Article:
April 16 (HealthDay News) -- Most Americans say they want to donate their organs, but only 38 percent of licensed drivers are registered to do so, a new survey shows.
Nearly 72 percent of Americans said they wanted to donate their organs after death, even if their family disagrees, according to an online survey of 5,100 U.S. adults conducted in February by Astellas Pharma US and Donate Life America.
That's far more than those who have actually registered through the DMV or state donor registries, said Donate Life America Chair Sara Pace Jones.
"The number of people awaiting organ transplants has climbed to more than 100,000, and an average of 18 people die each day waiting for available organs," Pace Jones said. "It is more important than ever for those who support donation to legally document those wishes."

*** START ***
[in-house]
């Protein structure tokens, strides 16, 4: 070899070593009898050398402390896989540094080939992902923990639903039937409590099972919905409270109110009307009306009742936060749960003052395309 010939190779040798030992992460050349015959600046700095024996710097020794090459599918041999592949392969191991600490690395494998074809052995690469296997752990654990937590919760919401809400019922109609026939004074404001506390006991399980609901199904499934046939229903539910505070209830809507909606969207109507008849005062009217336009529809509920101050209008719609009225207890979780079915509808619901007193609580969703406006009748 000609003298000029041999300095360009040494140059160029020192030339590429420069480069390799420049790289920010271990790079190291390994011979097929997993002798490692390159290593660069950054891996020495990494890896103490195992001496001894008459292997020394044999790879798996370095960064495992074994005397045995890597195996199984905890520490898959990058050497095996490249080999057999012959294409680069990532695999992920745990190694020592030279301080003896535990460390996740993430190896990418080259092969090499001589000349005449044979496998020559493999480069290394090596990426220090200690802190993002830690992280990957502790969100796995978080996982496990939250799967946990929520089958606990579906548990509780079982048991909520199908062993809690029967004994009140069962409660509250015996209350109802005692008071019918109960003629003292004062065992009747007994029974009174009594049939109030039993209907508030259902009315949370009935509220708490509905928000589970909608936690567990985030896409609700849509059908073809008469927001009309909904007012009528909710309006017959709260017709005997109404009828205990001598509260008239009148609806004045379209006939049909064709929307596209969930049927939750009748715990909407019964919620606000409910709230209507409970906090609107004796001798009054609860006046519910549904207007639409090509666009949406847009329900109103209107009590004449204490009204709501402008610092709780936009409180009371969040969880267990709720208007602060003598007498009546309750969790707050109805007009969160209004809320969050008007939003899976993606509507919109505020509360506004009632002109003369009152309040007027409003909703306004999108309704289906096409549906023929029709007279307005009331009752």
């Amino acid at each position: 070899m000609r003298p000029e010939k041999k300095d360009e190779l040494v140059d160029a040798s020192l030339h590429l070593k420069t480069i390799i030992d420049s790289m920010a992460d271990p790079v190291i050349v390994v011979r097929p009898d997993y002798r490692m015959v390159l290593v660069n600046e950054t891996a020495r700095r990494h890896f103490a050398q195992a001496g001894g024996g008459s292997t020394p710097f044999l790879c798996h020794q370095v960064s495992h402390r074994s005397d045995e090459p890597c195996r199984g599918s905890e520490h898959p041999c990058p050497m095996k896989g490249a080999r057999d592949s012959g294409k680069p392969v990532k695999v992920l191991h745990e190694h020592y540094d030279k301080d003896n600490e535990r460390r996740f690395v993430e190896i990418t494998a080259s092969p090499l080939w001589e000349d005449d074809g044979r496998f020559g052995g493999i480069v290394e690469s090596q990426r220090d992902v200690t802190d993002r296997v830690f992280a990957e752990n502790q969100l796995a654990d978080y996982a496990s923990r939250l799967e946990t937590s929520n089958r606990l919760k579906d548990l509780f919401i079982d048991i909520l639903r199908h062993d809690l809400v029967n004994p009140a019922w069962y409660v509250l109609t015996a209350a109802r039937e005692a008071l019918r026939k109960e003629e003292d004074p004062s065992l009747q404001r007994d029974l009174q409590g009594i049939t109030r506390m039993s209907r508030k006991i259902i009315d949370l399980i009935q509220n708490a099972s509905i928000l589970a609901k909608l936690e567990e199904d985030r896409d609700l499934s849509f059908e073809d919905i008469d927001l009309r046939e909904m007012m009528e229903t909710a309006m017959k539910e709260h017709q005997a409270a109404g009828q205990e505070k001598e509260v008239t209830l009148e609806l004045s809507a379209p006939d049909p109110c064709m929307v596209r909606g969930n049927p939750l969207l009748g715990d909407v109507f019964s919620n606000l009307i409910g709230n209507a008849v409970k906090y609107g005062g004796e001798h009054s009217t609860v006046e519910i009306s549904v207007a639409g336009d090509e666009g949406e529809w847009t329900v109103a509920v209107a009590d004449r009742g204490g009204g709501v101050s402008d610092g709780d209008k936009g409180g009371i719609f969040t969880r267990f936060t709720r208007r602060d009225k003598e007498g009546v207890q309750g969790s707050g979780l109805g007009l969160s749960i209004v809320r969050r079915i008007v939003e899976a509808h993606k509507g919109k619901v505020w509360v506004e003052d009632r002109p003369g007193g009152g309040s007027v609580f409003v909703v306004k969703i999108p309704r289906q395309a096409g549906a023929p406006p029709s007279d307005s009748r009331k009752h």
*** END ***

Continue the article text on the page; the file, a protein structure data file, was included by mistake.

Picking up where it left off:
The survey also found misperceptions and confusion about organ donation and registration.
Nearly a quarter (23 percent) of people who say they are undecided, reluctant or do not wish to donate were not sure they would be an acceptable donor. Often, age or health conditions do not prevent people from being potential donors. Donation screening only occurs before organs and tissue are recovered for transplant.
Only half (50 percent) of respondents believed that doctors will try as hard to save their life if they know of their wish to be an organ donor.
Just under half (44 percent) mistakenly thought that in the United States there is a black market in which people can buy or sell organs or tissue.
Only 43 percent of respondents understood that it is impossible for a brain-dead person to recover from his or her injuries.
"There is a real crisis taking place with regards to organ availability in this country, and dispelling commonly held misperceptions and increasing the public's trust of the donation and transplant system is paramount when it comes to solving it," said Pace Jones.
SOURCE: Donate Life America, news release, April 13, 2009